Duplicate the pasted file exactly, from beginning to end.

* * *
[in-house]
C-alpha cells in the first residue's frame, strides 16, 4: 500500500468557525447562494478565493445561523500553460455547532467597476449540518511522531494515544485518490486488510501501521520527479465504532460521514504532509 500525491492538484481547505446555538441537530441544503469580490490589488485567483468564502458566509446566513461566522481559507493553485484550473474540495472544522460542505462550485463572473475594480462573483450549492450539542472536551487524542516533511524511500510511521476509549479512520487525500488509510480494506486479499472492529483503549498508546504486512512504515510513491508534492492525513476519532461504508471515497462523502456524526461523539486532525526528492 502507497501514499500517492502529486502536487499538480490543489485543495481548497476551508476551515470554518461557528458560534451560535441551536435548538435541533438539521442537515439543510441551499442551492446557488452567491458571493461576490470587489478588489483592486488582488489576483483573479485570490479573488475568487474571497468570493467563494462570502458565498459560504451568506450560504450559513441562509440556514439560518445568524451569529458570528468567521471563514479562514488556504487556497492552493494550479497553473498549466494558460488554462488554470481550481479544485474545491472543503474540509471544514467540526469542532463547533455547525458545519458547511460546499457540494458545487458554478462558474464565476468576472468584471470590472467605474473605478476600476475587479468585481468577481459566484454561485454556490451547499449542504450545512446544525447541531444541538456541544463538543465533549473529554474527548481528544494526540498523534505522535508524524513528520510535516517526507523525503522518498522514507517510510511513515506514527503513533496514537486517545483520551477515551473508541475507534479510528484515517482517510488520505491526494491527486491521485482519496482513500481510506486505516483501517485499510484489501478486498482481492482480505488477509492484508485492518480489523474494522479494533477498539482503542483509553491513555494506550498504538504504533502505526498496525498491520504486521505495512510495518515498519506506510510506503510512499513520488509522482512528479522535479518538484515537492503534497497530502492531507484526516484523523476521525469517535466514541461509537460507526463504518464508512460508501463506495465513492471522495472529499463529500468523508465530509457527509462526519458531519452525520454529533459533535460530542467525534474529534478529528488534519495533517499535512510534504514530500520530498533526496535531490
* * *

[in-house]
C-alpha cells in the first residue's frame, strides 16, 4: 500500500468557525447562494478565493445561523500553460455547532467597476449540518511522531494515544485518490486488510501501521520527479465504532460521514504532509 500525491492538484481547505446555538441537530441544503469580490490589488485567483468564502458566509446566513461566522481559507493553485484550473474540495472544522460542505462550485463572473475594480462573483450549492450539542472536551487524542516533511524511500510511521476509549479512520487525500488509510480494506486479499472492529483503549498508546504486512512504515510513491508534492492525513476519532461504508471515497462523502456524526461523539486532525526528492 502507497501514499500517492502529486502536487499538480490543489485543495481548497476551508476551515470554518461557528458560534451560535441551536435548538435541533438539521442537515439543510441551499442551492446557488452567491458571493461576490470587489478588489483592486488582488489576483483573479485570490479573488475568487474571497468570493467563494462570502458565498459560504451568506450560504450559513441562509440556514439560518445568524451569529458570528468567521471563514479562514488556504487556497492552493494550479497553473498549466494558460488554462488554470481550481479544485474545491472543503474540509471544514467540526469542532463547533455547525458545519458547511460546499457540494458545487458554478462558474464565476468576472468584471470590472467605474473605478476600476475587479468585481468577481459566484454561485454556490451547499449542504450545512446544525447541531444541538456541544463538543465533549473529554474527548481528544494526540498523534505522535508524524513528520510535516517526507523525503522518498522514507517510510511513515506514527503513533496514537486517545483520551477515551473508541475507534479510528484515517482517510488520505491526494491527486491521485482519496482513500481510506486505516483501517485499510484489501478486498482481492482480505488477509492484508485492518480489523474494522479494533477498539482503542483509553491513555494506550498504538504504533502505526498496525498491520504486521505495512510495518515498519506506510510506503510512499513520488509522482512528479522535479518538484515537492503534497497530502492531507484526516484523523476521525469517535466514541461509537460507526463504518464508512460508501463506495465513492471522495472529499463529500468523508465530509457527509462526519458531519452525520454529533459533535460530542467525534474529534478529528488534519495533517499535512510534504514530500520530498533526496535531490